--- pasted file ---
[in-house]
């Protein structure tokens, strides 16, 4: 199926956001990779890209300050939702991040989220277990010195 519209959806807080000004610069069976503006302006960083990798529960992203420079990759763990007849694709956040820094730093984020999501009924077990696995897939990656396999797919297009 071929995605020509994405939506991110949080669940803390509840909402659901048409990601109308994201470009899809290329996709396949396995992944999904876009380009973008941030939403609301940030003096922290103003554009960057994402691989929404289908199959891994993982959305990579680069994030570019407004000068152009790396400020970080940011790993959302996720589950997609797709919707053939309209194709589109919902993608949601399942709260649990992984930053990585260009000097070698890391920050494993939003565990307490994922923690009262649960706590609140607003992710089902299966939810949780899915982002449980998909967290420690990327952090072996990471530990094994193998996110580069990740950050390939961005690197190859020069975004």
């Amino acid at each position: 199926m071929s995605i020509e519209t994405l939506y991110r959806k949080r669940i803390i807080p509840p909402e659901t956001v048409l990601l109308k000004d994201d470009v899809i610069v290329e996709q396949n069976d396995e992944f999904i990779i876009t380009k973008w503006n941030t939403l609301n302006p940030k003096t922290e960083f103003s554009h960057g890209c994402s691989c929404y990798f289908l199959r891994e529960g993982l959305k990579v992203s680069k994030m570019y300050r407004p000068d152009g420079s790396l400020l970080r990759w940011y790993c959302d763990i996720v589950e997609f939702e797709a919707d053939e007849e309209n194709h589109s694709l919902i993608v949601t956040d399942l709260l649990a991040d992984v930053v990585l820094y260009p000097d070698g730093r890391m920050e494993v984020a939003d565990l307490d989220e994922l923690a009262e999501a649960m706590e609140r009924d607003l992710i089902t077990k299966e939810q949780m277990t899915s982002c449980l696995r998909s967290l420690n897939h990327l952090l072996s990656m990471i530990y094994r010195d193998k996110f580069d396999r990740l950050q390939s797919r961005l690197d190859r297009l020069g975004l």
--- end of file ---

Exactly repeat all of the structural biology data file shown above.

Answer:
[in-house]
């Protein structure tokens, strides 16, 4: 199926956001990779890209300050939702991040989220277990010195 519209959806807080000004610069069976503006302006960083990798529960992203420079990759763990007849694709956040820094730093984020999501009924077990696995897939990656396999797919297009 071929995605020509994405939506991110949080669940803390509840909402659901048409990601109308994201470009899809290329996709396949396995992944999904876009380009973008941030939403609301940030003096922290103003554009960057994402691989929404289908199959891994993982959305990579680069994030570019407004000068152009790396400020970080940011790993959302996720589950997609797709919707053939309209194709589109919902993608949601399942709260649990992984930053990585260009000097070698890391920050494993939003565990307490994922923690009262649960706590609140607003992710089902299966939810949780899915982002449980998909967290420690990327952090072996990471530990094994193998996110580069990740950050390939961005690197190859020069975004």
């Amino acid at each position: 199926m071929s995605i020509e519209t994405l939506y991110r959806k949080r669940i803390i807080p509840p909402e659901t956001v048409l990601l109308k000004d994201d470009v899809i610069v290329e996709q396949n069976d396995e992944f999904i990779i876009t380009k973008w503006n941030t939403l609301n302006p940030k003096t922290e960083f103003s554009h960057g890209c994402s691989c929404y990798f289908l199959r891994e529960g993982l959305k990579v992203s680069k994030m570019y300050r407004p000068d152009g420079s790396l400020l970080r990759w940011y790993c959302d763990i996720v589950e997609f939702e797709a919707d053939e007849e309209n194709h589109s694709l919902i993608v949601t956040d399942l709260l649990a991040d992984v930053v990585l820094y260009p000097d070698g730093r890391m920050e494993v984020a939003d565990l307490d989220e994922l923690a009262e999501a649960m706590e609140r009924d607003l992710i089902t077990k299966e939810q949780m277990t899915s982002c449980l696995r998909s967290l420690n897939h990327l952090l072996s990656m990471i530990y094994r010195d193998k996110f580069d396999r990740l950050q390939s797919r961005l690197d190859r297009l020069g975004l």